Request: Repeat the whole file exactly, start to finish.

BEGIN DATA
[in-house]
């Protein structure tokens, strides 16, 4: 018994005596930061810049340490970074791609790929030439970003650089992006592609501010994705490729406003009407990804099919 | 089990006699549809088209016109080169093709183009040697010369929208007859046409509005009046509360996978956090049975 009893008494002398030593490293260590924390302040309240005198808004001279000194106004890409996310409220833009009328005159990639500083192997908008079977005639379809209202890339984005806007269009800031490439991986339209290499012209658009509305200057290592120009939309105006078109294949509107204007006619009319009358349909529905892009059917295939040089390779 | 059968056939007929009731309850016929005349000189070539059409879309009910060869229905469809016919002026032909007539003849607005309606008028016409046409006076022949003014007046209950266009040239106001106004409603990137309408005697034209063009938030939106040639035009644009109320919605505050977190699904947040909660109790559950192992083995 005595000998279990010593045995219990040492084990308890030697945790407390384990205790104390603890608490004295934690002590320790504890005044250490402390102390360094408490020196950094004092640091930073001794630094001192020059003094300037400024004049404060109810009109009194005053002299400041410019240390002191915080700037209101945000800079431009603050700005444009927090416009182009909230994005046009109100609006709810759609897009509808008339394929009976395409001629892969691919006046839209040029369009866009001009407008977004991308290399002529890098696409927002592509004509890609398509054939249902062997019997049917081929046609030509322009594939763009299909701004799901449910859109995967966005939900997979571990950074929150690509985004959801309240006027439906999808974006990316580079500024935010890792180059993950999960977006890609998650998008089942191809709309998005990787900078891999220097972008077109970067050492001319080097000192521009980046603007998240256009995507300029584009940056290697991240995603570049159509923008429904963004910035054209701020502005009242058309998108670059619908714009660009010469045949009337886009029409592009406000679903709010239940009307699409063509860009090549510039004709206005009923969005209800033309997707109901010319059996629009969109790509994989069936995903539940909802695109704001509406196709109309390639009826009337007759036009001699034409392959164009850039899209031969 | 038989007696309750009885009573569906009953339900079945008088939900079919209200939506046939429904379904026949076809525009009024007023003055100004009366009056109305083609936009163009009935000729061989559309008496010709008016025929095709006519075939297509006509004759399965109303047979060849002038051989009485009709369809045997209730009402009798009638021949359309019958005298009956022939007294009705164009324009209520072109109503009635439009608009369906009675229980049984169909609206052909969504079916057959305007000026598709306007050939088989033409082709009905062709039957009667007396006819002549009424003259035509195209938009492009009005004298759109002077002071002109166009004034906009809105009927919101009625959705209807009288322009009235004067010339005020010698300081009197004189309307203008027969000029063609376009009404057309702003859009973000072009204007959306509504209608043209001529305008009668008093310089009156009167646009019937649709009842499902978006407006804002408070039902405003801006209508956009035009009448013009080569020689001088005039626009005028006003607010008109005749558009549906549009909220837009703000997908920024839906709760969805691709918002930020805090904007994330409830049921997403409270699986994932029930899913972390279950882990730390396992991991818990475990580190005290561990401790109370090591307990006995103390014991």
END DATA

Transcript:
[in-house]
């Protein structure tokens, strides 16, 4: 018994005596930061810049340490970074791609790929030439970003650089992006592609501010994705490729406003009407990804099919 | 089990006699549809088209016109080169093709183009040697010369929208007859046409509005009046509360996978956090049975 009893008494002398030593490293260590924390302040309240005198808004001279000194106004890409996310409220833009009328005159990639500083192997908008079977005639379809209202890339984005806007269009800031490439991986339209290499012209658009509305200057290592120009939309105006078109294949509107204007006619009319009358349909529905892009059917295939040089390779 | 059968056939007929009731309850016929005349000189070539059409879309009910060869229905469809016919002026032909007539003849607005309606008028016409046409006076022949003014007046209950266009040239106001106004409603990137309408005697034209063009938030939106040639035009644009109320919605505050977190699904947040909660109790559950192992083995 005595000998279990010593045995219990040492084990308890030697945790407390384990205790104390603890608490004295934690002590320790504890005044250490402390102390360094408490020196950094004092640091930073001794630094001192020059003094300037400024004049404060109810009109009194005053002299400041410019240390002191915080700037209101945000800079431009603050700005444009927090416009182009909230994005046009109100609006709810759609897009509808008339394929009976395409001629892969691919006046839209040029369009866009001009407008977004991308290399002529890098696409927002592509004509890609398509054939249902062997019997049917081929046609030509322009594939763009299909701004799901449910859109995967966005939900997979571990950074929150690509985004959801309240006027439906999808974006990316580079500024935010890792180059993950999960977006890609998650998008089942191809709309998005990787900078891999220097972008077109970067050492001319080097000192521009980046603007998240256009995507300029584009940056290697991240995603570049159509923008429904963004910035054209701020502005009242058309998108670059619908714009660009010469045949009337886009029409592009406000679903709010239940009307699409063509860009090549510039004709206005009923969005209800033309997707109901010319059996629009969109790509994989069936995903539940909802695109704001509406196709109309390639009826009337007759036009001699034409392959164009850039899209031969 | 038989007696309750009885009573569906009953339900079945008088939900079919209200939506046939429904379904026949076809525009009024007023003055100004009366009056109305083609936009163009009935000729061989559309008496010709008016025929095709006519075939297509006509004759399965109303047979060849002038051989009485009709369809045997209730009402009798009638021949359309019958005298009956022939007294009705164009324009209520072109109503009635439009608009369906009675229980049984169909609206052909969504079916057959305007000026598709306007050939088989033409082709009905062709039957009667007396006819002549009424003259035509195209938009492009009005004298759109002077002071002109166009004034906009809105009927919101009625959705209807009288322009009235004067010339005020010698300081009197004189309307203008027969000029063609376009009404057309702003859009973000072009204007959306509504209608043209001529305008009668008093310089009156009167646009019937649709009842499902978006407006804002408070039902405003801006209508956009035009009448013009080569020689001088005039626009005028006003607010008109005749558009549906549009909220837009703000997908920024839906709760969805691709918002930020805090904007994330409830049921997403409270699986994932029930899913972390279950882990730390396992991991818990475990580190005290561990401790109370090591307990006995103390014991």